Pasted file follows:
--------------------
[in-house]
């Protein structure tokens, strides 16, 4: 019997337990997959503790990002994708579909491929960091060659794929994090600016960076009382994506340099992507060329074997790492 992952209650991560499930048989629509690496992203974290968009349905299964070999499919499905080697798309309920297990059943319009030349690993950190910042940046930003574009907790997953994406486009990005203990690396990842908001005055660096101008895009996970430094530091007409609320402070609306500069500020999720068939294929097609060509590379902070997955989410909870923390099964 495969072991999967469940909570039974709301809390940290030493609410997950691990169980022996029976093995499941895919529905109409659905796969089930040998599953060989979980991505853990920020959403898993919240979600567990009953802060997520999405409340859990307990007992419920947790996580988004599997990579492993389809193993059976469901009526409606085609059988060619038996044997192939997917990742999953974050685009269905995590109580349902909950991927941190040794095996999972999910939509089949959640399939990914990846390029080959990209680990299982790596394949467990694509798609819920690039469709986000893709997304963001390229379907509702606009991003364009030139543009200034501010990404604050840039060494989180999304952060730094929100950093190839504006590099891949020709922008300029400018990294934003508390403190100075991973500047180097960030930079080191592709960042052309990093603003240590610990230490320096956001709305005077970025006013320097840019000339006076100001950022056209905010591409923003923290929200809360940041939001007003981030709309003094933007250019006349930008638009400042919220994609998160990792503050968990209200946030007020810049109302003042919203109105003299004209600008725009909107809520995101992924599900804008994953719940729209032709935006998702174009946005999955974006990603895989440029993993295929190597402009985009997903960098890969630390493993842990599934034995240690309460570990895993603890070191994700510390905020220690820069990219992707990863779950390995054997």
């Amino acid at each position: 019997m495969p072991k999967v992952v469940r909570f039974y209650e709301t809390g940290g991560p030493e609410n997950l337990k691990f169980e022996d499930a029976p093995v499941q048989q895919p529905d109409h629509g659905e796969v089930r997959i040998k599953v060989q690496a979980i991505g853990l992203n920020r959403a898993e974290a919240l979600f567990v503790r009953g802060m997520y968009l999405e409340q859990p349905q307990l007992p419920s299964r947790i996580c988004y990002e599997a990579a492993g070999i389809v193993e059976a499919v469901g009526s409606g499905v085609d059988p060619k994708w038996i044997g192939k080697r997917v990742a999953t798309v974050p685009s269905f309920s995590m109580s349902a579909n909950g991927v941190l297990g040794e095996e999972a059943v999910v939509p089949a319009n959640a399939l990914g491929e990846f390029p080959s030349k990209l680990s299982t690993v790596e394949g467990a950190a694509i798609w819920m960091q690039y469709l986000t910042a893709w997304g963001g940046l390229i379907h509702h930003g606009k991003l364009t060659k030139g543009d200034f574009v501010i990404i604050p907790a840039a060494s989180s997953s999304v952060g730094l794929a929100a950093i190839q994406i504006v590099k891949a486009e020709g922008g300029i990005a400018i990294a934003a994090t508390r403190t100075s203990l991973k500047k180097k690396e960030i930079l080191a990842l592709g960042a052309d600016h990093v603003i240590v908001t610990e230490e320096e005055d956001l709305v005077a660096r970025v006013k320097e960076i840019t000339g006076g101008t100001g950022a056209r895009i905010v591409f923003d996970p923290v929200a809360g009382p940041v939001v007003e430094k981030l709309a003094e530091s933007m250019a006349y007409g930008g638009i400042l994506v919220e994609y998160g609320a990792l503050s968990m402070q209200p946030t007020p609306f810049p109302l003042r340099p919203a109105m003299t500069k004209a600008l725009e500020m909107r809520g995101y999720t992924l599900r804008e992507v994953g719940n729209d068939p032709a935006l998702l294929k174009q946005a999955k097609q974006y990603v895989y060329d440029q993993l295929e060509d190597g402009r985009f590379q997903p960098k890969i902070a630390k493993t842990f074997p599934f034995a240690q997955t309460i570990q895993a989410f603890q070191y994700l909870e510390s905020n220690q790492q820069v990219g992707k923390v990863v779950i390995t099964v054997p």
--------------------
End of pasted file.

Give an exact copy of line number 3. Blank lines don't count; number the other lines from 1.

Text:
């Amino acid at each position: 019997m495969p072991k999967v992952v469940r909570f039974y209650e709301t809390g940290g991560p030493e609410n997950l337990k691990f169980e022996d499930a029976p093995v499941q048989q895919p529905d109409h629509g659905e796969v089930r997959i040998k599953v060989q690496a979980i991505g853990l992203n920020r959403a898993e974290a919240l979600f567990v503790r009953g802060m997520y968009l999405e409340q859990p349905q307990l007992p419920s299964r947790i996580c988004y990002e599997a990579a492993g070999i389809v193993e059976a499919v469901g009526s409606g499905v085609d059988p060619k994708w038996i044997g192939k080697r997917v990742a999953t798309v974050p685009s269905f309920s995590m109580s349902a579909n909950g991927v941190l297990g040794e095996e999972a059943v999910v939509p089949a319009n959640a399939l990914g491929e990846f390029p080959s030349k990209l680990s299982t690993v790596e394949g467990a950190a694509i798609w819920m960091q690039y469709l986000t910042a893709w997304g963001g940046l390229i379907h509702h930003g606009k991003l364009t060659k030139g543009d200034f574009v501010i990404i604050p907790a840039a060494s989180s997953s999304v952060g730094l794929a929100a950093i190839q994406i504006v590099k891949a486009e020709g922008g300029i990005a400018i990294a934003a994090t508390r403190t100075s203990l991973k500047k180097k690396e960030i930079l080191a990842l592709g960042a052309d600016h990093v603003i240590v908001t610990e230490e320096e005055d956001l709305v005077a660096r970025v006013k320097e960076i840019t000339g006076g101008t100001g950022a056209r895009i905010v591409f923003d996970p923290v929200a809360g009382p940041v939001v007003e430094k981030l709309a003094e530091s933007m250019a006349y007409g930008g638009i400042l994506v919220e994609y998160g609320a990792l503050s968990m402070q209200p946030t007020p609306f810049p109302l003042r340099p919203a109105m003299t500069k004209a600008l725009e500020m909107r809520g995101y999720t992924l599900r804008e992507v994953g719940n729209d068939p032709a935006l998702l294929k174009q946005a999955k097609q974006y990603v895989y060329d440029q993993l295929e060509d190597g402009r985009f590379q997903p960098k890969i902070a630390k493993t842990f074997p599934f034995a240690q997955t309460i570990q895993a989410f603890q070191y994700l909870e510390s905020n220690q790492q820069v990219g992707k923390v990863v779950i390995t099964v054997p």